Some of the problems experienced by Yahoo in its entrance in the daily fantasy sports industry resemble those that might be made by an online gaming startup rather than a giant internet corporation.
This spring, Yahoo announced it would be getting into the daily fantasy sports market — a natural crossover, as it is one of the giants of fantasy sports of the season-long variety. At the time, it sounded like CEO Marissa Mayer had big plans for DFS, according to her statements in an earnings call:
We believe this is an area where Yahoo! can and should compete. Over the past year, we have been working hard to create our daily fantasy offering, a unique take on this game genre to bolster our leadership in fantasy sports.
Her revelation that Yahoo has been working on DFS for a lengthy period of time brought with it expectations that it would be launching a fairly polished product.
Then, Yahoo’s DFS launch came suddenly earlier this month, without much warning. At the start, people were simply excited that Yahoo had entered the space. But that sentiment didn’t last that long.
The start for Yahoo was positive enough, with contests just based on Major League Baseball. There was a big freeroll that filled, and a $50,000 guaranteed contest that Yahoo offered players willing to deposit. But the warm, fuzzy feelings about Yahoo dissipated relatively quickly. For instance:
Still, despite all that, no one would have termed Yahoo’s launch a debacle. It was getting its product in front of users before the all-important NFL season, which is when the rubber meets the road for DFS operators, and when mistakes can’t afford to be made.
Then, more problems started surfacing.
After the initial rollout, Yahoo started having other issues that attracted unwanted attention:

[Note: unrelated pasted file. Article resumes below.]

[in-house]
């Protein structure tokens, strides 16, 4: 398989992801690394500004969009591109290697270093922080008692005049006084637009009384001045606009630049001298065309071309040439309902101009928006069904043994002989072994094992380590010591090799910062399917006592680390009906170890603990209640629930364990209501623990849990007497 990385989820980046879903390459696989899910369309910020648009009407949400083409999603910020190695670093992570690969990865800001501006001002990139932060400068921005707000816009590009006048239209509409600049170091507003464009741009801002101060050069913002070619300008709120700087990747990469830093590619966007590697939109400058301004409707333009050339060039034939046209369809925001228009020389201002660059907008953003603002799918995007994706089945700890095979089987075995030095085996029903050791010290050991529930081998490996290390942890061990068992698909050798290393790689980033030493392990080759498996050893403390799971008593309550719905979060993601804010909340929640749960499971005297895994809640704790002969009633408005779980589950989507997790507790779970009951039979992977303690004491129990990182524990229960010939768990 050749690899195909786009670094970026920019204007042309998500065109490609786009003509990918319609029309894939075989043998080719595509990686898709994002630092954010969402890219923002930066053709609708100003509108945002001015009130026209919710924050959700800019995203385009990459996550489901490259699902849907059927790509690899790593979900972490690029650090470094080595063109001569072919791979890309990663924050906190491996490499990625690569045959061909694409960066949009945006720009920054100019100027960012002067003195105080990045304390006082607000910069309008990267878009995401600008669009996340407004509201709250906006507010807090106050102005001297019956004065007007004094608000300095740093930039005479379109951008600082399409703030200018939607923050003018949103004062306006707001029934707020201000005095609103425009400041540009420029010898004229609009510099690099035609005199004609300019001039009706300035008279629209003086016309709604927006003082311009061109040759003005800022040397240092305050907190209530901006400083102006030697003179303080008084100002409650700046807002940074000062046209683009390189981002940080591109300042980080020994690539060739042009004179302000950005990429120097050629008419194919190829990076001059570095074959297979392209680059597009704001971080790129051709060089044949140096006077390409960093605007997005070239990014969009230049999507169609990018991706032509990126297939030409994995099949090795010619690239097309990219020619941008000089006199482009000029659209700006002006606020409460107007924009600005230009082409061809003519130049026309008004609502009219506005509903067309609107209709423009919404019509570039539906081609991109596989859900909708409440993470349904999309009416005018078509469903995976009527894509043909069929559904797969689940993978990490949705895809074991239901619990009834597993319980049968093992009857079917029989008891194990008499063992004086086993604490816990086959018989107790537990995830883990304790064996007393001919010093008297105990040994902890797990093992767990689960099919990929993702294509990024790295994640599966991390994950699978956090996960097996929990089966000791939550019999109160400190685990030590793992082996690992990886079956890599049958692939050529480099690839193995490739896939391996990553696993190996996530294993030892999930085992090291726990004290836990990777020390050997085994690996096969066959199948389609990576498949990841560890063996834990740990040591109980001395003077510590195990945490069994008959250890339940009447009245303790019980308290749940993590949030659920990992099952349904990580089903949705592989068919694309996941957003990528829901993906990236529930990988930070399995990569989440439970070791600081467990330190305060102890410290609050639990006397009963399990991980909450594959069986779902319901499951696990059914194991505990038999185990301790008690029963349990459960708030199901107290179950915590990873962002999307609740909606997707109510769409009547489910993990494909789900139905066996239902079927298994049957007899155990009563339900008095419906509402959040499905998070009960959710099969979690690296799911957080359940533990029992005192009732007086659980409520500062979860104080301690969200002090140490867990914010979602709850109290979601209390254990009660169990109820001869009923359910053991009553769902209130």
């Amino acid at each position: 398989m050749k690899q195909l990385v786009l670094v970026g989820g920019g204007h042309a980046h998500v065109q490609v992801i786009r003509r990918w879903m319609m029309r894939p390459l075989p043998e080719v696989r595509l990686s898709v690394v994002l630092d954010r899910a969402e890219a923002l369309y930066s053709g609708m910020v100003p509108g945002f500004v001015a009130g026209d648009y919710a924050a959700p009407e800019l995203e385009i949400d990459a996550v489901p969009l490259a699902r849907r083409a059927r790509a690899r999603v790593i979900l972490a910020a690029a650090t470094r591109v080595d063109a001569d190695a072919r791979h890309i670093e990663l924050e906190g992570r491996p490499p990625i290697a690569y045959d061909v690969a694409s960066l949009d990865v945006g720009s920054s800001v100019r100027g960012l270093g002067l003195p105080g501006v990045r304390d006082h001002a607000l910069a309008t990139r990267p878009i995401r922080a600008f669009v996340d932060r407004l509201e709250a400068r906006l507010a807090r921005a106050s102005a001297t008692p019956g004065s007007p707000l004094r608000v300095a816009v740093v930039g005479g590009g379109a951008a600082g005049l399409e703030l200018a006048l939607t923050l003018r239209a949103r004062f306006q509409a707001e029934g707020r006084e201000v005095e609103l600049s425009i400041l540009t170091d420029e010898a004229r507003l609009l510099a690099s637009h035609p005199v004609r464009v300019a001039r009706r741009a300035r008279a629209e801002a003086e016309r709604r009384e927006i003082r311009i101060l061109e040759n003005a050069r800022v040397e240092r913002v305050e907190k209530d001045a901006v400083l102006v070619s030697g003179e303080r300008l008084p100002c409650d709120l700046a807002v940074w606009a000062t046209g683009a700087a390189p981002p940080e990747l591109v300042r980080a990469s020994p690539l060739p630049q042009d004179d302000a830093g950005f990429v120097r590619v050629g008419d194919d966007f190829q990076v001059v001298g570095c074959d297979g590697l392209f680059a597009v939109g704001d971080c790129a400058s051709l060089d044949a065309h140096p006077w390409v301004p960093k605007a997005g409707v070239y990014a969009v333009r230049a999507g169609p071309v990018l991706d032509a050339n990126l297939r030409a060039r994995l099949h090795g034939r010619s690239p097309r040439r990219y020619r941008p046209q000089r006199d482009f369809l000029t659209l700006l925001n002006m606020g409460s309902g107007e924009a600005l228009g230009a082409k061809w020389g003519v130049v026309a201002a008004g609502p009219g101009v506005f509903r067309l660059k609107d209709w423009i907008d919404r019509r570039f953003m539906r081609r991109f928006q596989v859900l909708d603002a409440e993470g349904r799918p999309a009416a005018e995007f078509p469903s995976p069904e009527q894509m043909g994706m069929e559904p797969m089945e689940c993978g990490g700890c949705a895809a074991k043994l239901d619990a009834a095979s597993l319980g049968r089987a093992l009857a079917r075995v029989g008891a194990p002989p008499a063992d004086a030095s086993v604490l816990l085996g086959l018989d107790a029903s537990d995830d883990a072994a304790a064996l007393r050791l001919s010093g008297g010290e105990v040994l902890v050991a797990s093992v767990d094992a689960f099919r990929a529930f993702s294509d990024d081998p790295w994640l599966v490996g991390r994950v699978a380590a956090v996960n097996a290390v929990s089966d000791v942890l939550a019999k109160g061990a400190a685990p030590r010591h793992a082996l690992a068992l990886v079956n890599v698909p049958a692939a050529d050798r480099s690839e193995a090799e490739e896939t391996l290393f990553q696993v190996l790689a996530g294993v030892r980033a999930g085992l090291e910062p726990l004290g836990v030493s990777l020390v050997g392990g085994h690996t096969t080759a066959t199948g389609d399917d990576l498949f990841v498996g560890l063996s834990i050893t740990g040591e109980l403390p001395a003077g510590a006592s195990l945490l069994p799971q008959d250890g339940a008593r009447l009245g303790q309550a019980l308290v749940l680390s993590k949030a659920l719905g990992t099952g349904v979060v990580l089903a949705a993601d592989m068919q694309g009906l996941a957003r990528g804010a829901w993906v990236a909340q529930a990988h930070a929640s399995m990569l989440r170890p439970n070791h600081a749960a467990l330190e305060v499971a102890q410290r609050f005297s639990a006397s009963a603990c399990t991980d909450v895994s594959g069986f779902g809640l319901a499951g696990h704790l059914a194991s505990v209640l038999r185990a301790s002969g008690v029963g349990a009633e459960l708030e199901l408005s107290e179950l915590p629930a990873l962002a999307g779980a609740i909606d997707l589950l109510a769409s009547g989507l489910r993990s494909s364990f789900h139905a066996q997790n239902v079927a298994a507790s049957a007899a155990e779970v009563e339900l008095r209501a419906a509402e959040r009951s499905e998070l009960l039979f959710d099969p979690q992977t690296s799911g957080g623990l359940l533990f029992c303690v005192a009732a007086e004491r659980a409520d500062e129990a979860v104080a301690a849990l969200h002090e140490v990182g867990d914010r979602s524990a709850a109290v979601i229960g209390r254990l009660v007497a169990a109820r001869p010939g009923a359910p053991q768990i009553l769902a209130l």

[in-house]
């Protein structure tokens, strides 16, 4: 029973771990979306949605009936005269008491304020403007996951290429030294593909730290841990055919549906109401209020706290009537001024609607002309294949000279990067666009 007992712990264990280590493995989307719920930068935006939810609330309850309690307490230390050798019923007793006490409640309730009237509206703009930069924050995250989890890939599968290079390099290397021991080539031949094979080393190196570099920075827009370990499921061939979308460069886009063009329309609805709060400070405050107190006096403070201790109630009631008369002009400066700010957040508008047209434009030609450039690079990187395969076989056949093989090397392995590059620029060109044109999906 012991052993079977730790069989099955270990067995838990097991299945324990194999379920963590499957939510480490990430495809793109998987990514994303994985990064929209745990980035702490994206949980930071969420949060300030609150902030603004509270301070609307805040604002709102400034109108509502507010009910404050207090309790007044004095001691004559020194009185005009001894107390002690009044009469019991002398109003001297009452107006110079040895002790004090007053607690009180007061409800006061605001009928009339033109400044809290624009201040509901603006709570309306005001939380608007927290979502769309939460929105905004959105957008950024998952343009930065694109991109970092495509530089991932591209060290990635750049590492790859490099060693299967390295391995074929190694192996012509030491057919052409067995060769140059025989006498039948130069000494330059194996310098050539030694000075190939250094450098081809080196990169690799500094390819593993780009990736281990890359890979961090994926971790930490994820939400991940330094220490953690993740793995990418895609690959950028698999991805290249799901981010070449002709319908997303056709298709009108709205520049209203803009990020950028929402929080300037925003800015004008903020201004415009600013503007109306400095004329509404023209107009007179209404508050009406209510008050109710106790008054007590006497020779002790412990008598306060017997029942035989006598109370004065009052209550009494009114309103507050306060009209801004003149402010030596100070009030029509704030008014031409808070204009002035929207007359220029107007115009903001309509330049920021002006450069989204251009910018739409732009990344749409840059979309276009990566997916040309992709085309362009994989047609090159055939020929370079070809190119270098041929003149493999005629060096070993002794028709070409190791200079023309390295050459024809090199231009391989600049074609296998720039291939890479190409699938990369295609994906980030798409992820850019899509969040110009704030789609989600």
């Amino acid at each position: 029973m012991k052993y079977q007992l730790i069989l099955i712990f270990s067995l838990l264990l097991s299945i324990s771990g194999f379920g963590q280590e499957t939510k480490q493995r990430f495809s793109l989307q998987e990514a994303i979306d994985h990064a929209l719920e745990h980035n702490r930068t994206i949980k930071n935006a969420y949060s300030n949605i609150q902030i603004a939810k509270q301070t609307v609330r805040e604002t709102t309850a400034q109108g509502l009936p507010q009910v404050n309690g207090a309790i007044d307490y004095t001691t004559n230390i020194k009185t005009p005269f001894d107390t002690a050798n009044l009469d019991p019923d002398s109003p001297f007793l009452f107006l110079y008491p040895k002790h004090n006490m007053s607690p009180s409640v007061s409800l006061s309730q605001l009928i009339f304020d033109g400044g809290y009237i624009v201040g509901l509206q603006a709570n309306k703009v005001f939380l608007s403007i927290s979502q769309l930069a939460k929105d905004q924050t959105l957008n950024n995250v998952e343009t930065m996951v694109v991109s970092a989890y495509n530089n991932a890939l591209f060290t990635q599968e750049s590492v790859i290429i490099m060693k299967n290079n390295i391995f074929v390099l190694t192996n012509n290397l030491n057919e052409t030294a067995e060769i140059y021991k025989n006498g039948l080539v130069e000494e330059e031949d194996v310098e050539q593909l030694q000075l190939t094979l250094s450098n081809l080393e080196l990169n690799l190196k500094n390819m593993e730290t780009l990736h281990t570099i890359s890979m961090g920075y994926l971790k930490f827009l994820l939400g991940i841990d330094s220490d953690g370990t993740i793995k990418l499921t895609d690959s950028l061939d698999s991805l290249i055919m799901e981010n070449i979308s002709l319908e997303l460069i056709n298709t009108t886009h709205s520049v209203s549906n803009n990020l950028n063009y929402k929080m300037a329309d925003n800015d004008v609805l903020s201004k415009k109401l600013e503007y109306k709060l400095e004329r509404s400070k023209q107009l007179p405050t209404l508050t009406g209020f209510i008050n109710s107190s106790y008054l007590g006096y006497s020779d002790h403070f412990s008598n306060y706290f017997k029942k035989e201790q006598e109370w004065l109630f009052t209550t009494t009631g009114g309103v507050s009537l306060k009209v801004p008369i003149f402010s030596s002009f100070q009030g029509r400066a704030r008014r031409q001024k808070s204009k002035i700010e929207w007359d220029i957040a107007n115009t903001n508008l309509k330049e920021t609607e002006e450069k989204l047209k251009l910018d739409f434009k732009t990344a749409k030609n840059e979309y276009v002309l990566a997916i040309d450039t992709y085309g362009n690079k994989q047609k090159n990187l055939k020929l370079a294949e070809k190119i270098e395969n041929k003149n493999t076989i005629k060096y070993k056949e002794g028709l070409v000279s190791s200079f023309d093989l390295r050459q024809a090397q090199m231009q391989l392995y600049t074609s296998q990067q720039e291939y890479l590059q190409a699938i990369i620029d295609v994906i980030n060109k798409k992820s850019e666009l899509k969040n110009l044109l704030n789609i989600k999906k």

It’s hardly the early track record one would expect for the internet giant, given that it wasn’t reinventing the wheel and was following the gameplan for DFS that had been laid out by FanDuel, DraftKings and others.
Clearly, not all the news hasn’t been great for Yahoo. But it’s still more than capable of being a major player in the DFS industry, even if that doesn’t come immediately.
Eilers Research has predicted that Yahoo is likely to only generate $5 million in revenue this year with its DFS product, which would be an earth-shattering number for a DFS startup not named Yahoo. Revenue at both FanDuel and DraftKings this year will exceed $100 million.
Yahoo has a number of advantages in the DFS space that its competitors don’t — like easy access to season-long players for attempted conversion and a media platform (its own) with which it can acquire players.
With NFL season about a month away, we’re also still waiting for PokerStars to potentially roll out its own DFS product. With Amaya/PokerStars’ DFS status unknown for now, the industry is left watching the arms race between DraftKings and FanDuel — which are now both valued at over a billion dollars.
And while that is going on, Yahoo will attempt to make its claim for No. 3 in the space and build on that position in 2016 and beyond.